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Canadian Journal of Gastroenterology
Volume 12, Issue 6, Pages 423-430

Electrogastrography: A Noninvasive Technique to Evaluate Gastric Electrical Activity

Claudia P Sanmiguel,1 Martin P Mintchev,2 and Kenneth L Bowes2

1Department of Surgery, University of Alberta, Edmonton, Canada
2Department of Electrical Engineering, University of Calgary, Calgary, Alberta, Canada

Received 12 November 1997; Accepted 28 May 1998

Copyright © 1998 Hindawi Publishing Corporation. This is an open access article distributed under the Creative Commons Attribution License, which permits unrestricted use, distribution, and reproduction in any medium, provided the original work is properly cited.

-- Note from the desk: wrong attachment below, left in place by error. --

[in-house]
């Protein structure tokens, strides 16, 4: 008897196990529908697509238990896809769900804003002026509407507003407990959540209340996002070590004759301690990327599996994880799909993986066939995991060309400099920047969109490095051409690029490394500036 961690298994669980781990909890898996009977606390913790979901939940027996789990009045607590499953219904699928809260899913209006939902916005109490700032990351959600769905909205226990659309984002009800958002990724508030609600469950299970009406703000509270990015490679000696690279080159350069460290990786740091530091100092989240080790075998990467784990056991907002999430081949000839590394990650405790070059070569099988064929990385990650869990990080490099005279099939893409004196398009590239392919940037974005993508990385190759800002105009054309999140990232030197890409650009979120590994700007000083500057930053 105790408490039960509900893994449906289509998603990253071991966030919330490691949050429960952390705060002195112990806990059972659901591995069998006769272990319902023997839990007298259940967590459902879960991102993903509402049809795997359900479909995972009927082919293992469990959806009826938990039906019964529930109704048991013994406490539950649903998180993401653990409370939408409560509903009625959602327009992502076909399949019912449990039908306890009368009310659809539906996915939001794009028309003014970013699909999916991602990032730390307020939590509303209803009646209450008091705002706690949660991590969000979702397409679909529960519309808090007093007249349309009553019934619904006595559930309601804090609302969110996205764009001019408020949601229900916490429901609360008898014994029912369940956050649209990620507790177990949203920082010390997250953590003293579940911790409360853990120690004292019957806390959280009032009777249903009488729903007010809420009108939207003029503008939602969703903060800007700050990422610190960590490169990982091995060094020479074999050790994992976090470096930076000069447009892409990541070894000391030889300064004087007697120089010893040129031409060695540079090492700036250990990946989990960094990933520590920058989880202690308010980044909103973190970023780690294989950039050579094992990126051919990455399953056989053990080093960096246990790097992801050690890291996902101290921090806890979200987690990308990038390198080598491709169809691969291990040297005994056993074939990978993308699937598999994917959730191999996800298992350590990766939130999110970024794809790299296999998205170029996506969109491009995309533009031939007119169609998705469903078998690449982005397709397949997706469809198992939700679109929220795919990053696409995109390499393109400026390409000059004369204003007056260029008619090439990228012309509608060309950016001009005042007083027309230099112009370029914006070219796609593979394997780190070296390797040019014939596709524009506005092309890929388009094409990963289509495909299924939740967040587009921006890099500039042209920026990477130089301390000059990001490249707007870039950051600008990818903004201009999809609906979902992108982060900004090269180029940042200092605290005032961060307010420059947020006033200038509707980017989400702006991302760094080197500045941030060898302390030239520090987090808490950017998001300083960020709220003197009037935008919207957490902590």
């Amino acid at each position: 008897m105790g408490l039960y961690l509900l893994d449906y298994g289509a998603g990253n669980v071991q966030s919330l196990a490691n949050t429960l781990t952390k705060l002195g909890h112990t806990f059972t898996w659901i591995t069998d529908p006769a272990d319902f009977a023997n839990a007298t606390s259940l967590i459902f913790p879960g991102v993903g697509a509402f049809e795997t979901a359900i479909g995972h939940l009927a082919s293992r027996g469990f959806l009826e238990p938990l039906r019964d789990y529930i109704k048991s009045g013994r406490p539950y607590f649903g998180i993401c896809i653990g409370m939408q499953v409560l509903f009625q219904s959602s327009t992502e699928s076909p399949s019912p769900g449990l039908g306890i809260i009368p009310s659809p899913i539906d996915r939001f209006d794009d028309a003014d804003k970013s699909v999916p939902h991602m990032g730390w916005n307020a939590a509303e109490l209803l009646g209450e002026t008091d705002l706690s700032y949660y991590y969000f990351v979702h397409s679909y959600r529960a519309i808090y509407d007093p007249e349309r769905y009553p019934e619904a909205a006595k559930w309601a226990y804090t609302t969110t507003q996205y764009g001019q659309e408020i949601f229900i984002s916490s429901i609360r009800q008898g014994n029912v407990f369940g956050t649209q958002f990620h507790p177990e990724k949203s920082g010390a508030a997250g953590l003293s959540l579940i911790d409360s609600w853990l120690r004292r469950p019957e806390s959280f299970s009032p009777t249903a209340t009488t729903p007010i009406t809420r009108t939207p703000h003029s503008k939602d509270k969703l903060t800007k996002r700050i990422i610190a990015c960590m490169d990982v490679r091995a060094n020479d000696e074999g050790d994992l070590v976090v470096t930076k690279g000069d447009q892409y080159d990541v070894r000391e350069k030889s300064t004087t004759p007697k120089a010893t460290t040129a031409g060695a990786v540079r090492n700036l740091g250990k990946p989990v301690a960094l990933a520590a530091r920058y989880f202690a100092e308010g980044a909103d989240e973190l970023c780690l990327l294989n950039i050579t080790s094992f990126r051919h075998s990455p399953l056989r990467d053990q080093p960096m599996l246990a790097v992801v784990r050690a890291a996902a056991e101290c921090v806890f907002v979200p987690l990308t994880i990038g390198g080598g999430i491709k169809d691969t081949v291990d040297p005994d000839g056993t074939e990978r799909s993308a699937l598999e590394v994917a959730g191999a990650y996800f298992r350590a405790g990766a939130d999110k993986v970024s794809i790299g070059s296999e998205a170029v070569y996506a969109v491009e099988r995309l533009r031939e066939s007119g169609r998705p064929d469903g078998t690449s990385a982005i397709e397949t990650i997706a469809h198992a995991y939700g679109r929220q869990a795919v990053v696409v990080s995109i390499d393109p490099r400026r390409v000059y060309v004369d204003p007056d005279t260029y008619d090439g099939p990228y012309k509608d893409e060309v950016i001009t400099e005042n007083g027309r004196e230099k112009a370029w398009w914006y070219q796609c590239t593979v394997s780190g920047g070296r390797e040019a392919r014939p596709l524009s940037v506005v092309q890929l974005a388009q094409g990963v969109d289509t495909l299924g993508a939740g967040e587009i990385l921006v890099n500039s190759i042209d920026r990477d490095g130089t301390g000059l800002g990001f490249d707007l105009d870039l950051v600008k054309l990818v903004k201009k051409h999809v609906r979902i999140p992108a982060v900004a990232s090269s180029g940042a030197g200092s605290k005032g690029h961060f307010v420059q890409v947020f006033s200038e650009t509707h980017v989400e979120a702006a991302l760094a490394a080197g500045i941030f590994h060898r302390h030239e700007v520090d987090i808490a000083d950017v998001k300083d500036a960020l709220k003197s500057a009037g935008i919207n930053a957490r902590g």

Electrogastrography (EGG) is the recording of gastric electrical activity (GEA) from the body surface. The cutaneous signal is low in amplitude and consequently must be amplified considerably. The resultant signal is heavily contaminated with noise, and visual analysis alone of an EGG signal is inadequate. Consequently, EGG recordings require special methodology for acquisition, processing and analysis. Essential components of this methodology involve an adequate system of digital filtering, amplification and analysis, along with minimization of the sources of external noise (random motions of the patient, electrode-skin interface impedance, electrode bending, obesity, etc) and a quantitative interpretation of the recordings. There is a close relationship between GEA and gastric motility. Although it has been demonstrated that EGG satisfactorily reflects internal GEA frequency, there is not acceptable correlation with gastric contractions or gastric emptying. Many attempts have been made to relate EGG 'abnormalities' with clinical syndromes and diseases; however, the diagnostic and clinical value of EGG is still very much in question.